daisy+6

Make this your common practice: Confess your sins to each other and pray for each other

so that you can live together whole and healed.

 

The Book of James | The Bible

 
 
 

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Single daisy image by Mass Pictures

 

Where I talk about my explosively creative third son and what I’ve learned about nurturing the voice of an artist.  

Some characters can’t be described without long intentional pause and focus. I have paused much in this project of sketching my third son. He is layered and complicated to describe. He is like a prism, a crystal that catches and refracts layers of light in different ways. Sometimes an irresistible vast array of delightful color, other times, bright shards of light that make the eye squint and adjust.

In the writing of this post, I have struggled to differentiate the shiny vessel from its affect. And in the process, I find myself steeped in the fact that the rainbows will soon be gone from the walls.

I usually write a note as each of my sons move out of the house (even if they end up coming back for seasons here and there). Here, the latest benediction to one of my sons.  For Isaac, about to head for college; a word to the one who paints the walls of life and gives voice for the rest of us.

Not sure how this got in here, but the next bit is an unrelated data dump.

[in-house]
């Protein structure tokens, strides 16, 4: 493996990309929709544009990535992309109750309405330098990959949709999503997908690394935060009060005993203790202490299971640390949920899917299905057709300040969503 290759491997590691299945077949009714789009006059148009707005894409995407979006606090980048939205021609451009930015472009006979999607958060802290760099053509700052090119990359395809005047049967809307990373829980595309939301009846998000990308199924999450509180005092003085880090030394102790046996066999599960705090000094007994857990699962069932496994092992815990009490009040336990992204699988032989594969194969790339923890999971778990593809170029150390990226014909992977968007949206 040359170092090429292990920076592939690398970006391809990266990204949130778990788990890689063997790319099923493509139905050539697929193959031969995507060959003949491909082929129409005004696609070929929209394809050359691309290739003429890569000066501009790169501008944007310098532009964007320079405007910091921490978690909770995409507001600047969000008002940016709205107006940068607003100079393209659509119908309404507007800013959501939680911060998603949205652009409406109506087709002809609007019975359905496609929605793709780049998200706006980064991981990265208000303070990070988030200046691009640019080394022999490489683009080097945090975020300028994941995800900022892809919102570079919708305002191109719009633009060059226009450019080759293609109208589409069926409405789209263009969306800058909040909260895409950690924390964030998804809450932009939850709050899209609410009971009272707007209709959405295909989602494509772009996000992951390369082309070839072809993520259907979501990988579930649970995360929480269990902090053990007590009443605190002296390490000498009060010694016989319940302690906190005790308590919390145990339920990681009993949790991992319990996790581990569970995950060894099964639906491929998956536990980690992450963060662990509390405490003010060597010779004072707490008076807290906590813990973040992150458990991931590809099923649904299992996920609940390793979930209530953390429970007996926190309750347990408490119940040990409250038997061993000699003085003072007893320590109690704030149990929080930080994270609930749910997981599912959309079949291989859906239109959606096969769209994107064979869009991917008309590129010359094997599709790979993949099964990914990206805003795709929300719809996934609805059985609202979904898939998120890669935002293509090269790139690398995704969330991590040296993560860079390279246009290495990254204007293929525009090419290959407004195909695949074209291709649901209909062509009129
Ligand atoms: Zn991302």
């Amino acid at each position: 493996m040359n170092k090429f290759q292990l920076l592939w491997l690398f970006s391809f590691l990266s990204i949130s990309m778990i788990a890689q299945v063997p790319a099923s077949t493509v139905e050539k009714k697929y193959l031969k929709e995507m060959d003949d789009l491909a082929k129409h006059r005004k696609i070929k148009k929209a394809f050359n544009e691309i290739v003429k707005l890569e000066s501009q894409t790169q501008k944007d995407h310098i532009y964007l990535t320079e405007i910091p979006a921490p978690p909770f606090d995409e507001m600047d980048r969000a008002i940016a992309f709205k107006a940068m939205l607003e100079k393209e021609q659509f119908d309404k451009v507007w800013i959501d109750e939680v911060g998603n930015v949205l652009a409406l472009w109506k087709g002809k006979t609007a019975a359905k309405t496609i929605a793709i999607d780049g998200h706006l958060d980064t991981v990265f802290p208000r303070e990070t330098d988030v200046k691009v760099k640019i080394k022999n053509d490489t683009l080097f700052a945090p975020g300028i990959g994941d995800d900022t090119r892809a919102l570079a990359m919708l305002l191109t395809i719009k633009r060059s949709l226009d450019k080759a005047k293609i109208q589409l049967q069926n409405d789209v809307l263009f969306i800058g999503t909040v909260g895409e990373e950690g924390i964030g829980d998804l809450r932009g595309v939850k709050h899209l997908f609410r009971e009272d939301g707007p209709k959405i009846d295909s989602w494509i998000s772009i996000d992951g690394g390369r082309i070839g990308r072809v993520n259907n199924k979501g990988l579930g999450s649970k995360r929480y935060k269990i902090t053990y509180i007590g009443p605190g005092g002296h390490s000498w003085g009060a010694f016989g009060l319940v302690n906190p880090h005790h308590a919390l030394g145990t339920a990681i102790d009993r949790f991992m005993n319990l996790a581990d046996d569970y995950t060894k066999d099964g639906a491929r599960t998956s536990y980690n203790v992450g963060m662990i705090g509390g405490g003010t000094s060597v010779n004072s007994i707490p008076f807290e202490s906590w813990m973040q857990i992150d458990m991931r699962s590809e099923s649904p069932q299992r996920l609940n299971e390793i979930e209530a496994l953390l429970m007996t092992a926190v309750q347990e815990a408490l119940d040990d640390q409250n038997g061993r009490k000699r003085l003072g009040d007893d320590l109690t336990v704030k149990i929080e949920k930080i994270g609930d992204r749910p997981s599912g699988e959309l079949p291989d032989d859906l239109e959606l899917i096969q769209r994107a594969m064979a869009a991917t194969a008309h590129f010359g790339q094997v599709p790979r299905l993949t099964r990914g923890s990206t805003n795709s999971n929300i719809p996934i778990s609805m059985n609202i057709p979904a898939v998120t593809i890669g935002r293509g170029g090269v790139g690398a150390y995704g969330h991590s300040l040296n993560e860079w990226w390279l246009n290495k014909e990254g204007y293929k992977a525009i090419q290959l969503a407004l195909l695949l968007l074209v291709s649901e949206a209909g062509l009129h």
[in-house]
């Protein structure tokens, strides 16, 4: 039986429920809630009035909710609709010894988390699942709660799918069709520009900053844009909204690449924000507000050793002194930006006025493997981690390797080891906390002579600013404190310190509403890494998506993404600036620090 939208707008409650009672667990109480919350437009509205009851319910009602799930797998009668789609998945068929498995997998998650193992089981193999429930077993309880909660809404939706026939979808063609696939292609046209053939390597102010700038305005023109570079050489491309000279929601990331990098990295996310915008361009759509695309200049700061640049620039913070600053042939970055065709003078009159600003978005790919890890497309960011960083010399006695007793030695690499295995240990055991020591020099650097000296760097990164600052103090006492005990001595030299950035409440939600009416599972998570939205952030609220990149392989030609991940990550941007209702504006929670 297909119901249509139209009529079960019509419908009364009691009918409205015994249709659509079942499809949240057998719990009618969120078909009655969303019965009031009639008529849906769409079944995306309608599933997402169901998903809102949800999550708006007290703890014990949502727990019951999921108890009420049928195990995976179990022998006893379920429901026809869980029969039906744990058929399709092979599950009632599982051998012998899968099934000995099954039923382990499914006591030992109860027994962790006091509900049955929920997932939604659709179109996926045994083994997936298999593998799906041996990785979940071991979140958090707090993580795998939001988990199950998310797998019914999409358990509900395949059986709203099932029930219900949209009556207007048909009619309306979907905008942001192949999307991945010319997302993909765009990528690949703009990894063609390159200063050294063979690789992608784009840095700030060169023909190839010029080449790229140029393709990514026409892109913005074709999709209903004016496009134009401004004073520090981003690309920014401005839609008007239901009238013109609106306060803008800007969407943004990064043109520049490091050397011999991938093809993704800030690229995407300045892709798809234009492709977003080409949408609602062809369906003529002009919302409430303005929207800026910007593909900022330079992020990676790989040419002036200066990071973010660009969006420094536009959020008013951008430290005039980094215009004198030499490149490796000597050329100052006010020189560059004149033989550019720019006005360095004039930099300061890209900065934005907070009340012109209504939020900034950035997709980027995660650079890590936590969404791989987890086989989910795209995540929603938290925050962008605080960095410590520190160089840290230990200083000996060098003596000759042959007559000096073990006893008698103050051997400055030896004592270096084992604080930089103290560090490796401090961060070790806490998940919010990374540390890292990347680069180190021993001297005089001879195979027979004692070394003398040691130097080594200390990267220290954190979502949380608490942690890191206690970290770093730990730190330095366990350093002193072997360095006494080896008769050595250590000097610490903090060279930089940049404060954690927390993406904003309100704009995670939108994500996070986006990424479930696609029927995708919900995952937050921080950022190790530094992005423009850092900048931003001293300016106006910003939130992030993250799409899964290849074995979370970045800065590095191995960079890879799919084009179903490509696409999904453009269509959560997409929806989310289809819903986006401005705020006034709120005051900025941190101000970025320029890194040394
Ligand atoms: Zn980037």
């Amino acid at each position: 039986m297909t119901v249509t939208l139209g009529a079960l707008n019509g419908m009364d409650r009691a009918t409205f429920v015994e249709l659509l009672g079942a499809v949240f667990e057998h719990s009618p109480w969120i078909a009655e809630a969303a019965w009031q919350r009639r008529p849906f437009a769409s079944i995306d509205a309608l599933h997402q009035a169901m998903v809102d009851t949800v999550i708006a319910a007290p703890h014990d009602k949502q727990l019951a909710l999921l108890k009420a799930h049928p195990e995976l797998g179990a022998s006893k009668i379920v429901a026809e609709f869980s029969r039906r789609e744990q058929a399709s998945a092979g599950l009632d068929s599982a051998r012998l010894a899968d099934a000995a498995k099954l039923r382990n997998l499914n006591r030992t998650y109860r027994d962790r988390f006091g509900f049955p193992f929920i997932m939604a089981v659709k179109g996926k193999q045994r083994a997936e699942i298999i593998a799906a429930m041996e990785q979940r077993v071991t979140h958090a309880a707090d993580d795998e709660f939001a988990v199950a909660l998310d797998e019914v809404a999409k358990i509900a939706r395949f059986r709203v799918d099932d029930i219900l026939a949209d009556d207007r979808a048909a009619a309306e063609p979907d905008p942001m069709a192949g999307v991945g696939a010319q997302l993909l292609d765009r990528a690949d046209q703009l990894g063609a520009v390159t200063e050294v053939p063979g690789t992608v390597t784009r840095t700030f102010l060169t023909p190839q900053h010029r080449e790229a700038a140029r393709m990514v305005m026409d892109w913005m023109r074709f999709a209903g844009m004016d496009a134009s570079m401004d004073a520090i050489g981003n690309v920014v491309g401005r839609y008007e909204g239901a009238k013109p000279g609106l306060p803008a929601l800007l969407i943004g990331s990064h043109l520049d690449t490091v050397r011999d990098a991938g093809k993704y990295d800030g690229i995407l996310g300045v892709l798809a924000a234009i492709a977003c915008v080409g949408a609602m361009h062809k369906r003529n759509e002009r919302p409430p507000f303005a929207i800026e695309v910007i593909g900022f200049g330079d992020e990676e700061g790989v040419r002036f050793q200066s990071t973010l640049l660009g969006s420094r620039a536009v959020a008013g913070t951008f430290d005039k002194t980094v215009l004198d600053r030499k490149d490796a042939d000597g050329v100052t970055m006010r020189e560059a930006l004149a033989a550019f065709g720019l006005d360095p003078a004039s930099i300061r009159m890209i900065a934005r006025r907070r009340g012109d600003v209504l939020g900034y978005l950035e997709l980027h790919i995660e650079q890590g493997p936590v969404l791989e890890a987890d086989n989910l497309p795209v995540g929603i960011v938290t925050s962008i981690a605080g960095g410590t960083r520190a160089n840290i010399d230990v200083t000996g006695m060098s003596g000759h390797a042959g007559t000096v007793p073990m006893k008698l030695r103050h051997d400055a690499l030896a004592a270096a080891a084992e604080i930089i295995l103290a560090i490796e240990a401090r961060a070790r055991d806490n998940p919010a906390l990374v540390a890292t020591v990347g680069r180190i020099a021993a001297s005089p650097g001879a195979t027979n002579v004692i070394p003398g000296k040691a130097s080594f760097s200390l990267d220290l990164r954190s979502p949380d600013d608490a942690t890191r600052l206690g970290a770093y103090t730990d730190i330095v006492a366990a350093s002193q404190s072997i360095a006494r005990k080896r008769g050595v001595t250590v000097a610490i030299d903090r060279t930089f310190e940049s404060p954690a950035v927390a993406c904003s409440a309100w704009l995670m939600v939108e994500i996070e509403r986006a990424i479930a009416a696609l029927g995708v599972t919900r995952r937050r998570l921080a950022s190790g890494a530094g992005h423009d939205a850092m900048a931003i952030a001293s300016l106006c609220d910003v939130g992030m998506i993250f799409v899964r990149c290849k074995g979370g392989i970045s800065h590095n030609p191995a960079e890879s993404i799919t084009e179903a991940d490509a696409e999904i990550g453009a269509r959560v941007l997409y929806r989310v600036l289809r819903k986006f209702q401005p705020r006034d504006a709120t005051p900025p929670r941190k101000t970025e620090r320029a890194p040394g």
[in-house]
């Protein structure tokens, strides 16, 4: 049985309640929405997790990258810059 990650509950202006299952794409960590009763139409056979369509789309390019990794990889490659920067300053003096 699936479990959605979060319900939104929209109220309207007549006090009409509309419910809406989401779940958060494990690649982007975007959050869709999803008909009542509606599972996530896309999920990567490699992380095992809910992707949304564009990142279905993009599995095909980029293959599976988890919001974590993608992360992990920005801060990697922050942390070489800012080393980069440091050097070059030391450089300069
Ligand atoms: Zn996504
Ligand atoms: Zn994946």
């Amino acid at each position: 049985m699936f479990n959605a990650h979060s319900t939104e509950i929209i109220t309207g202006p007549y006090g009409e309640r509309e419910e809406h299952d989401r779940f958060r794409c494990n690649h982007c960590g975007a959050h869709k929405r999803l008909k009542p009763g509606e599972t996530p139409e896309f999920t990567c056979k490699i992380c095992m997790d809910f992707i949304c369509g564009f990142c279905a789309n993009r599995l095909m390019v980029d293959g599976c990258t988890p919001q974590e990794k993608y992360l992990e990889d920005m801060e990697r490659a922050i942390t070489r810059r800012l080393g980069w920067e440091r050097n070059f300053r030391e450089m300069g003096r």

isaacs sight

At the Heart

My third son arrived like a fog horn in a house full of whispers. As a baby in restaurant high chairs, he screamed like a baby eagle with piercing yells loud enough to jar and startle neighboring diners. His nickname was “Budge” because he wouldn’t. Ever. Budge. A late- blooming talker, he yelled and thumped and stomped. Sometimes he was a joyful and tender little toddler. Other times, he shoved and bit playmates. He would melt into loud angry sobs when we left him in the church nursery or with babysitters. In grade school, teachers routinely commented on report cards some variation of, “I don’t ever have to wonder what Isaac is thinking.”

In our family he says things others won’t. He does things nobody else would. Because he leads with his actions and words, and because for some reason all eyes turn to him in a room, often he commands the attention of groups and is involuntarily ascribed leadership. He is gifted with an ability to create impact. As a result, more often than any other son, on many ceremonious occasions my third son has caused my well-behaved church-girl’s heart to nervously pound in my chest.